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About Writing Right: The Blog


Have you ever wondered if, after stumbling upon a really unique and dynamite idea for a screenplay, you could actually pitch it to Hollywood? If so, join the 50 million other writers who were wondering the very same thing. Here's the simple answer: Yes, you can. That is, you can pitch it, but you can't sell it.


Huh? you say. Why is that?


Here's the distinction. You can pitch an unfinished screenplay but can't expect to sell it because you're an unknown talent with an unseen commodity from a writer with a nebulous history. Can you guarantee a producer or director that you can meet deadlines? Deliver on your promises? Sustain a script from opening setting to final scene? Work with other writers to refine your script as called for? Of course not—not by a long shot. Not if you worked from now until doomsday to do so. And I know that to be true because you never would have considered the possibility if it weren't.


In addition to that, you don't know anyone in Hollywood, meaning no one has had any experience working with you; so, no one can attest to your talent, character, morals, and work ethics. Nor can they know how pliable (translation: cooperative) you are to work with. Read More 

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Somebody wrote in the other day, asking which is easier to adapt to film--a novel or a screenplay--and why. Here's what I told him.

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Hmm. Methinks thou art a trifle confused. Asking that is a little like asking which is the tastier fruit, an orange or a shoe. There is no comparison because a screenplay is the film in written form. It's the directions for every character, setting, and scene within the film. I suspect the confusion arises from your using "screenplay" when you meant to ask which is easier to adapt, a novel or a stage play (which is the written form of a theatrical or stage production).


While neither is a breeze to adapt to film due to film's unique reliance on camera placement, evolving scenes, lighting, special effects, etc., I think I would prefer adapting a stage play to film due to the fact that the stage play has already blocked out the dialogue, scenes, flow, and other elements necessary for a visual presentation—that is, a performance. In so doing, it has eliminated all non-visual aspects of the presentation commonly contained in a novel. Read More 

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Someone expressed concern about the possibility of including fictional work within a nonfiction book. Is that possible? Here's how I replied.

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Absolutely a nonfiction book can have a fictional story within it. Especially when used to illustrate a point or shed light on a specific topic, ethnic group, or culture, fictional tales shared throughout history can be potent teaching mechanisms. Even though these fictional stories are part of the larger work, the book still remains nonfiction, or a factual work, because the main body of the work is nonfiction.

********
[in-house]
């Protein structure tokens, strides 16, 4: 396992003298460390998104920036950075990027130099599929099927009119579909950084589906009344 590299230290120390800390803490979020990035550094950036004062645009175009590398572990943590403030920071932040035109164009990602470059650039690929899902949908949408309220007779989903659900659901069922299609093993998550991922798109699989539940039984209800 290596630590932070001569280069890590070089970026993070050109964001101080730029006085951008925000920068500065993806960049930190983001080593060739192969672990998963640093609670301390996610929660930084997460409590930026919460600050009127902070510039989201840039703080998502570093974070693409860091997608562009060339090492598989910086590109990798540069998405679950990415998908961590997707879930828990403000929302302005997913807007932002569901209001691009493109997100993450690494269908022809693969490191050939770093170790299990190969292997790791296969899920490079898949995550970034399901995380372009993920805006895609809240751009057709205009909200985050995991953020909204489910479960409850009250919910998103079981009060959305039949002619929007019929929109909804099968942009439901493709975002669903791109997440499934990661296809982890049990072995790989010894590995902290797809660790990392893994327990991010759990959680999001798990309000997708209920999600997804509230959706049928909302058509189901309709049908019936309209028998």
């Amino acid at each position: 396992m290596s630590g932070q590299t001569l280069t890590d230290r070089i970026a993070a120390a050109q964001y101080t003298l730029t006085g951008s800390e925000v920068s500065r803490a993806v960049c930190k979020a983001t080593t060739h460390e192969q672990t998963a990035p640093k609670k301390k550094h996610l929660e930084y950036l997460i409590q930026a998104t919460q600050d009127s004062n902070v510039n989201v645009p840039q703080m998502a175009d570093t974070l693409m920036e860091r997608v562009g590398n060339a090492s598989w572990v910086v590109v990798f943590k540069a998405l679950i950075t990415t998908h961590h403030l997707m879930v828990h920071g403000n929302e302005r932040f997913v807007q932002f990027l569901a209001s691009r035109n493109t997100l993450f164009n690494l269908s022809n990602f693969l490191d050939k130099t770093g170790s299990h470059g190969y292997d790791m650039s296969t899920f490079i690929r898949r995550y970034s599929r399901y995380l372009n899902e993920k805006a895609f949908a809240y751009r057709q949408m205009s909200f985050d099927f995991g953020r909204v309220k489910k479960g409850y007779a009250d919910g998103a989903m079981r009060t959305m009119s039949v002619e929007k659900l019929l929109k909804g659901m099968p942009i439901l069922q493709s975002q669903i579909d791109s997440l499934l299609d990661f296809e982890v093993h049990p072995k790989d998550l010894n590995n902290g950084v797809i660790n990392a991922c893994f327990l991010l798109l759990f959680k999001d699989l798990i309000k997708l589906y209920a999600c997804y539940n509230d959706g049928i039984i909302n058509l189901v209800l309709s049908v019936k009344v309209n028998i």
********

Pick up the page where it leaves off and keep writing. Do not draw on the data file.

For instance, in a recently published book on Wilma Mankiller, the first female chief of a major Indian tribe in modern history, I used Cherokee and other tribal tales to enrich an understanding of the complex cultures of Native Americans. Within the book, (following each nonfiction chapter), I interwove various indigenous tales, such as The Mother and the Corn, The Long Way Back, The Cherokee and the Women, The Ending of War, The Lost Cherokee, The Race Between the Crane and the Hummingbird, Two Wolves, and The Coyote and DeathRead More 

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Someone asked the other day what I thought a good writer would charge to ghost an article for him. I had to think about that for a while, even though I've been ghosting for others for years. Here's what I finally came up with.

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What you'll need to pay to hire a quality writer to ghost an article for you depends upon a number of factors, of course. Among the things I need to know before accepting an assignment are these:

  1. The complexity of the article's subject matter. Is it a piece on the health advantages of owning and caring for pets, or is it an explanation of the Theory of Relativity? That makes a huge difference because that will determine how much research I'll have to invest before ever setting pen to paper. For me, as for most other folks, time is money.
  2. My familiarity with and appreciation of the subject. If it has something to do with writing, publishing, or English grammar, I'll take it. I'll even give you a cut rate. If, on the other hand, it's a look at why sexual identity is no longer strictly a binary consideration, I'll take it, too. But I'll have to double my rate.
  3. The deadline. If I have a long lead time, I can charge somewhat less because I'll be working on other projects in between. If you're on a tight deadline, though, that's another matter, and I'll have to take that into consideration when setting a price. Read More 
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